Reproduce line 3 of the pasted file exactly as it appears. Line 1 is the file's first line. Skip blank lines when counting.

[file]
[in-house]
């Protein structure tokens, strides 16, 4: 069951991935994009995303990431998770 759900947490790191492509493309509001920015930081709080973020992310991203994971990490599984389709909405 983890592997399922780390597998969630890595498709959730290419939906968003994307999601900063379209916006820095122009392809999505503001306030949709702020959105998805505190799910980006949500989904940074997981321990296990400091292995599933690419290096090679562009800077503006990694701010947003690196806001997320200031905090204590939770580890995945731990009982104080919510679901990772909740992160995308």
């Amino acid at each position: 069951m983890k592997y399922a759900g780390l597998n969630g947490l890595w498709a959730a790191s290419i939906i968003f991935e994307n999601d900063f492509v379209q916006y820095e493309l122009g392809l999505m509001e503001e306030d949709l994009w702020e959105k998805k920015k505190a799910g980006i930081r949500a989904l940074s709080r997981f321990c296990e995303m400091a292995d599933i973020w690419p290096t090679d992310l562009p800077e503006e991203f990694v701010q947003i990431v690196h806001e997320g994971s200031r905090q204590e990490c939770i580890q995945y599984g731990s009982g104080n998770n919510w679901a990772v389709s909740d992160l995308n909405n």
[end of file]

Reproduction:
């Amino acid at each position: 069951m983890k592997y399922a759900g780390l597998n969630g947490l890595w498709a959730a790191s290419i939906i968003f991935e994307n999601d900063f492509v379209q916006y820095e493309l122009g392809l999505m509001e503001e306030d949709l994009w702020e959105k998805k920015k505190a799910g980006i930081r949500a989904l940074s709080r997981f321990c296990e995303m400091a292995d599933i973020w690419p290096t090679d992310l562009p800077e503006e991203f990694v701010q947003i990431v690196h806001e997320g994971s200031r905090q204590e990490c939770i580890q995945y599984g731990s009982g104080n998770n919510w679901a990772v389709s909740d992160l995308n909405n």